Monday, August 5, 2019
Limited access to the healthy and affordable foods stocked in supermarkets, supercenters, and large grocery stores may impede some Americans from achieving a healthy diet. How far someone lives from these food stores and whether the shopper has access to a vehicle are important components of food access. ERS researchers identified low-income census tracts in 2015 that also had low food access based on distance to a supermarket, supercenter, or large grocery store and access to a vehicle. (See chart note for definitions of low income and low food access.) In 2015, five States (Mississippi, South Carolina, Louisiana, Georgia, and West Virginia) and the District of Columbia had the highest shares of low-income/low-food-access census tracts (more than 24 percent of each State’s total tracts) using the ERS measure. Vermont and Hawaii had the lowest shares of low-income/low-food-access tracts—6.0 percent and 6.7 percent, respectively. This chart appears in the ERS report, Understanding Low-Income and Low-Access Census Tracts Across the Nation: Subnational and Subpopulation Estimates of Access to Healthy Food, May 2019.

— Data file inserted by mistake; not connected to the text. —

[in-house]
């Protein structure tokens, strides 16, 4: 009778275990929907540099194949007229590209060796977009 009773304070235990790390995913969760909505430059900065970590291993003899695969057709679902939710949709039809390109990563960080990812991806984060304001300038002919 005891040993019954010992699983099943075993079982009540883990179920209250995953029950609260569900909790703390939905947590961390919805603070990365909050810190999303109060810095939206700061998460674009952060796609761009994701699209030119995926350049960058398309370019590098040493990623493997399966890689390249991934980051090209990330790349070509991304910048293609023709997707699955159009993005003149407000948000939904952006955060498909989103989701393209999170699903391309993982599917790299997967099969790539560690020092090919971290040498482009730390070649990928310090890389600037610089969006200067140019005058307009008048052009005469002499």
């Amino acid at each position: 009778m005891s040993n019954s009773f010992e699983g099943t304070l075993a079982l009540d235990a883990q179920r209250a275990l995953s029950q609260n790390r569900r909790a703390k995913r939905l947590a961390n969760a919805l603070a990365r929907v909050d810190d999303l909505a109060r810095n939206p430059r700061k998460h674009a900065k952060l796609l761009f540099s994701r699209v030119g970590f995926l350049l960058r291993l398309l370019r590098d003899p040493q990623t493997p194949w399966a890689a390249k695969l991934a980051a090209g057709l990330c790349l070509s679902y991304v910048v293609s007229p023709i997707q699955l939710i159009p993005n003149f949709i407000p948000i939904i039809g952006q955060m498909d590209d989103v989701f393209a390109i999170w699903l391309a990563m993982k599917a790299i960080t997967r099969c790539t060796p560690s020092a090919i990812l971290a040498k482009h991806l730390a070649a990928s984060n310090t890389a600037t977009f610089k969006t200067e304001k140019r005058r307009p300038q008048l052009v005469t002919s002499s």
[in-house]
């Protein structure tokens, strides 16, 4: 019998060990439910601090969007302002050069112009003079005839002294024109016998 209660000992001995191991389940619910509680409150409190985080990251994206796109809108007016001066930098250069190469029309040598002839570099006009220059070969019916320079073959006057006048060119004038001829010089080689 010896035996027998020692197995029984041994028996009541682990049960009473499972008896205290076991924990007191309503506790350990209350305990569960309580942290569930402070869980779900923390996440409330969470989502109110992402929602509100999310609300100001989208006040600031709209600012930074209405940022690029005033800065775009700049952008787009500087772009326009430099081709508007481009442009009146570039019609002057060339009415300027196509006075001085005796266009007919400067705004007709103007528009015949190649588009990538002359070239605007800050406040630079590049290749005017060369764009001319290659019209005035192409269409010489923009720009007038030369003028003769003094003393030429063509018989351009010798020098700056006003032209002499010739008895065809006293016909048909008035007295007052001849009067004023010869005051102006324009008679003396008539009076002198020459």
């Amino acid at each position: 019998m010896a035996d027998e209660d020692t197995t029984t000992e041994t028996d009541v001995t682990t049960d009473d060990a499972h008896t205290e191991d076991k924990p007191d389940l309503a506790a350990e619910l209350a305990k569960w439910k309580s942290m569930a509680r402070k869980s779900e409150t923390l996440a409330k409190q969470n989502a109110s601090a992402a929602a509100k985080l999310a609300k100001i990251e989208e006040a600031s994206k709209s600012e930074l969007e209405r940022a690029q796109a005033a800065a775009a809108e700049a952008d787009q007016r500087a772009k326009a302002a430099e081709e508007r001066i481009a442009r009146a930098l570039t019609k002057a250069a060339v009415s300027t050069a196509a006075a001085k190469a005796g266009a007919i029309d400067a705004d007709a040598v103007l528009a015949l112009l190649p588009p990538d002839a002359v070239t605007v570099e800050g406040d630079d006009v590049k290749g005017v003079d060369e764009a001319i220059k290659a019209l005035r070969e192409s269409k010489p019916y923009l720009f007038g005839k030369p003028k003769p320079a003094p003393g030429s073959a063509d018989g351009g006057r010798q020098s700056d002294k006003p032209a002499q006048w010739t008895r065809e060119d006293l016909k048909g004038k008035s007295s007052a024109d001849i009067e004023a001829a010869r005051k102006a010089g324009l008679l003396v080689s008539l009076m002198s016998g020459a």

Friday, August 2, 2019
On a typical day in fiscal year 2018, USDA’s Child and Adult Care Food Program (CACFP) provided subsidized meals and snacks to more than 4.3 million children at child care centers and family day care homes. Participation in CACFP through child care centers has grown from 1.7 million children in 2000 to 3.6 million in 2018, while participation through family day care homes has dropped from 1 million children in 2000 to fewer than 800,000 in 2018. The rise in center-based participation more than offset the decline in home-based participation through 2017, resulting in participation in CACFP increasing from 2.7 million children in 2000 to 4.4 million in 2017. The number of children attending centers who participated in the program in 2018 was the same as in 2017, but fewer children in day care homes participated. The program also provided subsidized meals for 131,634 older or functionally impaired adults at adult day care centers in 2018. Meals and snacks served to CACFP participants must meet USDA nutrition standards to receive Federal reimbursements. USDA’s costs for CACFP in fiscal 2018 totaled $3.6 billion. This chart appears on the chart page of ERS’s Child Nutrition Programs topic page.
Thursday, August 1, 2019